I changed over to the current site format in April 2012. Bigger pictures and a more discrete separation of individual posts. Mostly positives I think. Sadly my stat counter would no longer count and for the first time since starting out in 2006 I lost track of my audience. The Blogger statistics included in the upgrade could give an over view but not the granularity.

I discovered tonight that the code and hence counter is once again compatible with my site. So after a 12 month hiatus I can once again blog with my 'eyes open'.
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Fanny Sabre Bourgogne 2011

Date: Sun, Apr 7, 2013 Wine Tasting

I've temporarily lost the use of my nose which makes the shopping list tasting note even harder to write. I'm in two minds about the merits of such ingredient based descriptions. I've become programmed to look for things and indeed it's one of my pleasures. To stop and sniff and remember.

The contrary argument is of course strong. Tasting notes are contrived and the animal/mineral/vegetable descriptors inconsistent between tasters. They are not worthy or necessarily 'true'.

The front of my nose is faulty and presumably the next time I open a bottle of this same wine, I will be drinking something different. Though I'd hope and expect the difference to be slight and more positive. Cork willing. . .

It is a cliché, but this does taste alive. It's not wriggling or struggling, but it has a freshness and vitality not unlike a Jean Foillard Beaujolais. A lightness of touch, a child's hand, fine but with baby flesh. It's not particularly complicated, but of course that is the appeal - brightness, a suggestion of stem and delicate natural curves.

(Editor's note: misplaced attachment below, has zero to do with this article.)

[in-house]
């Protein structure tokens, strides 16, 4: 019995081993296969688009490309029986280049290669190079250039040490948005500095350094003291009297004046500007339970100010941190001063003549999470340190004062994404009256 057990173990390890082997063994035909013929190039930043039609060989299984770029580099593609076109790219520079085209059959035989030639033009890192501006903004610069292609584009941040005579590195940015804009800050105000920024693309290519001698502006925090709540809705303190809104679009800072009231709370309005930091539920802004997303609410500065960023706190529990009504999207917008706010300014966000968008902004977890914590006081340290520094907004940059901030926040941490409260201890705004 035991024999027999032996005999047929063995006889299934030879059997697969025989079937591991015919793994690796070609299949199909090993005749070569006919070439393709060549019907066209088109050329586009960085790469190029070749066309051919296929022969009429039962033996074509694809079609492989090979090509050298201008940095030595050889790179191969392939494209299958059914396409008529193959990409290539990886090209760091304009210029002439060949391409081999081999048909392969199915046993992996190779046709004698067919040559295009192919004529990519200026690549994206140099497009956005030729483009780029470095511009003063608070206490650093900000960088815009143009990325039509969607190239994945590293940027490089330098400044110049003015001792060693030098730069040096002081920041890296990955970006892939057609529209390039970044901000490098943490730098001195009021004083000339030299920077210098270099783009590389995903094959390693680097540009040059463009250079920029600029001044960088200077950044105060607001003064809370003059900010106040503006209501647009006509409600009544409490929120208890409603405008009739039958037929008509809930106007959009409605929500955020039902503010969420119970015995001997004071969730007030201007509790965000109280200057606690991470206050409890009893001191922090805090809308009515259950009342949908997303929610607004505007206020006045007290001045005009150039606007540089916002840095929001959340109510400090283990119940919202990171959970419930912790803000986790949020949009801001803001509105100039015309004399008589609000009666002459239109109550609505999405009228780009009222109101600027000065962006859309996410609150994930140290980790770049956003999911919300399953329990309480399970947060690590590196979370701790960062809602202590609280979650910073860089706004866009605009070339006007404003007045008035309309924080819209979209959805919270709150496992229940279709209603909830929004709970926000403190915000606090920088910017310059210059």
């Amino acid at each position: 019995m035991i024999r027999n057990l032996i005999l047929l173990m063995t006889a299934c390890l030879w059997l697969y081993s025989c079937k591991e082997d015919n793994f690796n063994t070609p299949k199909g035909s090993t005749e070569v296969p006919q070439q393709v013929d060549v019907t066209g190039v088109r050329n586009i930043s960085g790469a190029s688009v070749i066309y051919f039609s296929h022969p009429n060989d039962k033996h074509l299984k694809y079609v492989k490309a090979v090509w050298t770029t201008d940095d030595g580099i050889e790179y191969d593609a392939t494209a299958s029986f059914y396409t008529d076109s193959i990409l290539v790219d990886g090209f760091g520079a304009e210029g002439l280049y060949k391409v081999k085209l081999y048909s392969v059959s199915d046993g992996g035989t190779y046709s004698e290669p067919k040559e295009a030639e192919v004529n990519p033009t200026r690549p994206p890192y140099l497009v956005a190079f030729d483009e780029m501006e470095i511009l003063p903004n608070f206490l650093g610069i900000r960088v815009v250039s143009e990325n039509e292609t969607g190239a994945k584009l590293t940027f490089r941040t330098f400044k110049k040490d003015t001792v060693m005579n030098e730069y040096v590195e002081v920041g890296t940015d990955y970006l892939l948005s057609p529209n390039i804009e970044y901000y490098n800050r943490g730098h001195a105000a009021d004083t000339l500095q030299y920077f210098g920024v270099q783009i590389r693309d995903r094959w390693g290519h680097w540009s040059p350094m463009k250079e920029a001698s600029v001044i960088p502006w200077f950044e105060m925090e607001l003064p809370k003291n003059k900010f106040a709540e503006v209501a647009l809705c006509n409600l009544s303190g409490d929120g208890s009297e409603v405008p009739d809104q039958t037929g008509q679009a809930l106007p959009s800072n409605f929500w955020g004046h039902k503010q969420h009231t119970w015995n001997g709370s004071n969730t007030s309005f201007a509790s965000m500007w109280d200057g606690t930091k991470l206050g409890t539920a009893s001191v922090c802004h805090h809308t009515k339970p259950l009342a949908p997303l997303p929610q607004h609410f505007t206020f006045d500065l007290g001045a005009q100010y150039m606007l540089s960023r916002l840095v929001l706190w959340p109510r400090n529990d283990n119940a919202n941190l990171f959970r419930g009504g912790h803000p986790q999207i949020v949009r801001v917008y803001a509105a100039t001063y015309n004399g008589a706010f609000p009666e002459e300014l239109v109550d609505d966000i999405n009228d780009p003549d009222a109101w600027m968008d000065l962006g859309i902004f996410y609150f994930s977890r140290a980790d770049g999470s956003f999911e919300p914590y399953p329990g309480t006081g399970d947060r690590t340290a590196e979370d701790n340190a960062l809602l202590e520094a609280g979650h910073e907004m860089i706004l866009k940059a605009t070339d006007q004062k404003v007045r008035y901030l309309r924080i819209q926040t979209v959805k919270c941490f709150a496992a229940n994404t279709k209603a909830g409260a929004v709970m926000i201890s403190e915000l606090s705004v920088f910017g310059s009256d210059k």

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Gordon Street Garage

Date: Sat, Apr 6, 2013 Wine Tasting

After my first visit to this wonderful space and idea, I find I'm nursing a sore neck and a rather bloated tummy. . . There are so many interesting things (coffee paraphernalia, pictures, tools, pot plants, cakes, chains, exposed beams, masks) and people to observe. I found I spent much of my first few minutes turning and tilting my head, trying in vain to soak in the energy and controlled commotion. People, like me, new and surprised, smiling, pointing mostly appreciative and occasionally bemused.

No bookings are taken so expect a wait if you arrive at the wrong time. Presenting shortly after nine on a Saturday morning we were seated and watered within a minute. Presumably the menu will change frequently, for what it's worth - the pulled ham with beans and haloumi was very good - and not over salted and dry like the salmon royale with poached eggs and hollandaise. The cakes, such as the pretty Guggenheim like spiral of raspberry and lemon sponge are particularly good - precise, intense and with a pleasing lightness.

As a coincidental aside about food bloggers - the Weekend Australian's food critic - John Lethlean had this to say in today's paper:

Where are the mongrels of the blogging community? The dissenting voices? The anarchists? Why do so few use the liberty of self-publishing for serious, witty criticism?

This is the likelier scenario: someone who is into food enough to blog about it gets invited to a restaurant event at which they may, or may not, be fed and watered superbly.

Let's say the food is good and the wine is way beyond what the blogger could usually afford.

A breathless and possibly ungrammatical report of the occasion appears on the a blog.

Suddenly, the blogger is on a list and there are more invitations, more drinks, more introductions to chefs and. . . Shit, this is a great lark.

Gordon St Garage on Urbanspoon

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Luke Lambert Chardonnay 2011

Date: Fri, Apr 5, 2013 Wine Tasting

Yarra. 12.5%. Diam.